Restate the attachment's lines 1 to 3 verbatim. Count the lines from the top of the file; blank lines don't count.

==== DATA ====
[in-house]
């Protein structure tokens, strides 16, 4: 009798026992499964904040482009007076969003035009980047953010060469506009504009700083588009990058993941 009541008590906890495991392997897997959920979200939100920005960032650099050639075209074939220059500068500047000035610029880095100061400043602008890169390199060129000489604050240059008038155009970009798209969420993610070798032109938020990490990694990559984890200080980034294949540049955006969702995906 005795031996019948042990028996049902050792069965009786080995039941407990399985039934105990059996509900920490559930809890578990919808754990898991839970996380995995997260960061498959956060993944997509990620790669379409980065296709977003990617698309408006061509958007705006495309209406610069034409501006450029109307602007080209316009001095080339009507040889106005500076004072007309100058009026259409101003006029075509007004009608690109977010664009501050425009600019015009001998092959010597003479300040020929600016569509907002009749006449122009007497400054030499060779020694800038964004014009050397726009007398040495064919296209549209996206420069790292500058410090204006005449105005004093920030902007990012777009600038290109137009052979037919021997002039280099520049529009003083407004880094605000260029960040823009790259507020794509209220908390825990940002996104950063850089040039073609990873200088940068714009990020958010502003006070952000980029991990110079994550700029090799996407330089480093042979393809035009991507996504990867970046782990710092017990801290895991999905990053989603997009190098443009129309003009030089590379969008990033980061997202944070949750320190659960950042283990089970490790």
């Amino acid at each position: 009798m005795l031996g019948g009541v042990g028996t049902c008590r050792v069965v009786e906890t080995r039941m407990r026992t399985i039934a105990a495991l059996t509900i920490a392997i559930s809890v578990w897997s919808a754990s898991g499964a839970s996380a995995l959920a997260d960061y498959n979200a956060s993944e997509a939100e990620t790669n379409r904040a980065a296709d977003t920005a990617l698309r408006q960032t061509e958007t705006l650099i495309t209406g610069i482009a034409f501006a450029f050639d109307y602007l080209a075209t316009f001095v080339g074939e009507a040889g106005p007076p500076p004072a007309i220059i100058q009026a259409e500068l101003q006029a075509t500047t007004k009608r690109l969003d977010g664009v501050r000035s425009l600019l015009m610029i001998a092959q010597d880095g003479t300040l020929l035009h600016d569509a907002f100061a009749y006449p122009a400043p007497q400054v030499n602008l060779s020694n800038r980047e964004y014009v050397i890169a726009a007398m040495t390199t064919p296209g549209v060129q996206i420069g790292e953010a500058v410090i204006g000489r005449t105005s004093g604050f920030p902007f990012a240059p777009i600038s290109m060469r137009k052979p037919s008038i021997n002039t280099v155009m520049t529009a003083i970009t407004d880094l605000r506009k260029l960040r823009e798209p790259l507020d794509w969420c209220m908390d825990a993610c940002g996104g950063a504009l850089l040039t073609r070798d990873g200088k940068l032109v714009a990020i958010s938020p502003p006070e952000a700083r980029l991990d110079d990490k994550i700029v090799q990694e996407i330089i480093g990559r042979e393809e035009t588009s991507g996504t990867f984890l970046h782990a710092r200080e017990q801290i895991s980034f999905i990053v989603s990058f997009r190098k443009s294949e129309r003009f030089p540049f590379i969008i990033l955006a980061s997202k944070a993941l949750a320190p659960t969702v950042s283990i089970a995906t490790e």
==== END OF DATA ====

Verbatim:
[in-house]
């Protein structure tokens, strides 16, 4: 009798026992499964904040482009007076969003035009980047953010060469506009504009700083588009990058993941 009541008590906890495991392997897997959920979200939100920005960032650099050639075209074939220059500068500047000035610029880095100061400043602008890169390199060129000489604050240059008038155009970009798209969420993610070798032109938020990490990694990559984890200080980034294949540049955006969702995906 005795031996019948042990028996049902050792069965009786080995039941407990399985039934105990059996509900920490559930809890578990919808754990898991839970996380995995997260960061498959956060993944997509990620790669379409980065296709977003990617698309408006061509958007705006495309209406610069034409501006450029109307602007080209316009001095080339009507040889106005500076004072007309100058009026259409101003006029075509007004009608690109977010664009501050425009600019015009001998092959010597003479300040020929600016569509907002009749006449122009007497400054030499060779020694800038964004014009050397726009007398040495064919296209549209996206420069790292500058410090204006005449105005004093920030902007990012777009600038290109137009052979037919021997002039280099520049529009003083407004880094605000260029960040823009790259507020794509209220908390825990940002996104950063850089040039073609990873200088940068714009990020958010502003006070952000980029991990110079994550700029090799996407330089480093042979393809035009991507996504990867970046782990710092017990801290895991999905990053989603997009190098443009129309003009030089590379969008990033980061997202944070949750320190659960950042283990089970490790």
């Amino acid at each position: 009798m005795l031996g019948g009541v042990g028996t049902c008590r050792v069965v009786e906890t080995r039941m407990r026992t399985i039934a105990a495991l059996t509900i920490a392997i559930s809890v578990w897997s919808a754990s898991g499964a839970s996380a995995l959920a997260d960061y498959n979200a956060s993944e997509a939100e990620t790669n379409r904040a980065a296709d977003t920005a990617l698309r408006q960032t061509e958007t705006l650099i495309t209406g610069i482009a034409f501006a450029f050639d109307y602007l080209a075209t316009f001095v080339g074939e009507a040889g106005p007076p500076p004072a007309i220059i100058q009026a259409e500068l101003q006029a075509t500047t007004k009608r690109l969003d977010g664009v501050r000035s425009l600019l015009m610029i001998a092959q010597d880095g003479t300040l020929l035009h600016d569509a907002f100061a009749y006449p122009a400043p007497q400054v030499n602008l060779s020694n800038r980047e964004y014009v050397i890169a726009a007398m040495t390199t064919p296209g549209v060129q996206i420069g790292e953010a500058v410090i204006g000489r005449t105005s004093g604050f920030p902007f990012a240059p777009i600038s290109m060469r137009k052979p037919s008038i021997n002039t280099v155009m520049t529009a003083i970009t407004d880094l605000r506009k260029l960040r823009e798209p790259l507020d794509w969420c209220m908390d825990a993610c940002g996104g950063a504009l850089l040039t073609r070798d990873g200088k940068l032109v714009a990020i958010s938020p502003p006070e952000a700083r980029l991990d110079d990490k994550i700029v090799q990694e996407i330089i480093g990559r042979e393809e035009t588009s991507g996504t990867f984890l970046h782990a710092r200080e017990q801290i895991s980034f999905i990053v989603s990058f997009r190098k443009s294949e129309r003009f030089p540049f590379i969008i990033l955006a980061s997202k944070a993941l949750a320190p659960t969702v950042s283990i089970a995906t490790e």